Do we need to invest exceptional levels of time and attention in becoming experts before we can make significant creative contributions?
One of the key ideas of author Malcolm Gladwell is that “outliers” on the upper end of intelligence, ability and achievement have engaged in about 10,000 concentrated hours of practice and study in a specific knowledge area.
From my post Outliers and developing exceptional abilities.
Malcolm Gladwell is author of Outliers: The Story of Success.
But a new article by entrepreneur and philanthropist Naveen Jain, the founder of World Innovation Institute (among other credits) writes that while this may be “an interesting thesis” and perhaps true earlier, it may not apply “in today’s world of growing exponential technologies.”
Creative thinking is a vital element in healthy and growing people and cultures.
As The Cambridge Handbook of Creativity puts it, “We live in a society where those who do not creatively innovate risk failure in any of several domains of life.”
The book adds that “Legendary thinkers throughout time, from Aristotle to Einstein, have pondered what it means to be creative.
“There are still debates, after more than six decades of intensive research, on how to measure, utilize, and improve it.”
One of the most widely used evaluations of creativity is the Torrance Tests of Creative Thinking (TTCT), which includes scores on four scales:
Getting flashes of creative insight or inspiration can solve real problems. But be wary of thinking you have to wait for them to be creative.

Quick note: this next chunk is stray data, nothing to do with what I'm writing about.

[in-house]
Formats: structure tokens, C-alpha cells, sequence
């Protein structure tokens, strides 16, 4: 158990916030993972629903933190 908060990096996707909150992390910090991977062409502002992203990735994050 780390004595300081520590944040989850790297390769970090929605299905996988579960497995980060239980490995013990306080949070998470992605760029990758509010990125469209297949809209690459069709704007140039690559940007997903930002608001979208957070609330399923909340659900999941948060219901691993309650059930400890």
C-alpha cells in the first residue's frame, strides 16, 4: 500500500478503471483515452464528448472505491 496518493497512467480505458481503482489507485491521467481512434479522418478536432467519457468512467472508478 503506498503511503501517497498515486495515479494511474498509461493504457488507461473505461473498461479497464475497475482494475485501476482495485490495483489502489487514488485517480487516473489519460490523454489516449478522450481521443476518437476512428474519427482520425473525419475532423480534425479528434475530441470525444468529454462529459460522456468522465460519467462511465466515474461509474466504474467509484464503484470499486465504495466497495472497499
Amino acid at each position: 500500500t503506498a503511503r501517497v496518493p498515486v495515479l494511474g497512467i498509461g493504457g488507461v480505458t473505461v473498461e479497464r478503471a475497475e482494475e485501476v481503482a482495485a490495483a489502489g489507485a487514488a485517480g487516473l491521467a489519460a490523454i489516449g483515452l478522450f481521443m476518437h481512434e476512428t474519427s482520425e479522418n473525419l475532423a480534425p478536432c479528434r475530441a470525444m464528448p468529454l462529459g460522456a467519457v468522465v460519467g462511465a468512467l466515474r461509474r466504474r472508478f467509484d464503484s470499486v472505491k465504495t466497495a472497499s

Psychologist R. Keith Sawyer says creativity researchers refer to “the three Bs—for the bathtub, the bed and the bus—places where ideas have famously and suddenly emerged.”
The photo shows an un-corrected Hubble telescope image at the left, next to an image at the right made with corrected optics.
Sawyer explained in a magazine article that in 1990 a team of NASA scientists “was trying to fix the distorted lenses in the Hubble telescope, which was already in orbit. An expert in optics suggested that tiny inversely distorted mirrors could correct the images, but nobody could figure out how to fit them into the hard-to-reach space inside.
Assurance, backbone, boldness, brashness, daring – engaging in a creative endeavor takes confidence.
Large scale collaborations like movies often take years to develop, requiring intense commitment on the part of writers and directors and other filmmakers.
A bit of hypomania and creative obsession can help.
Individual creators also need that kind of energy, motivation and confidence to keep working at projects for long periods.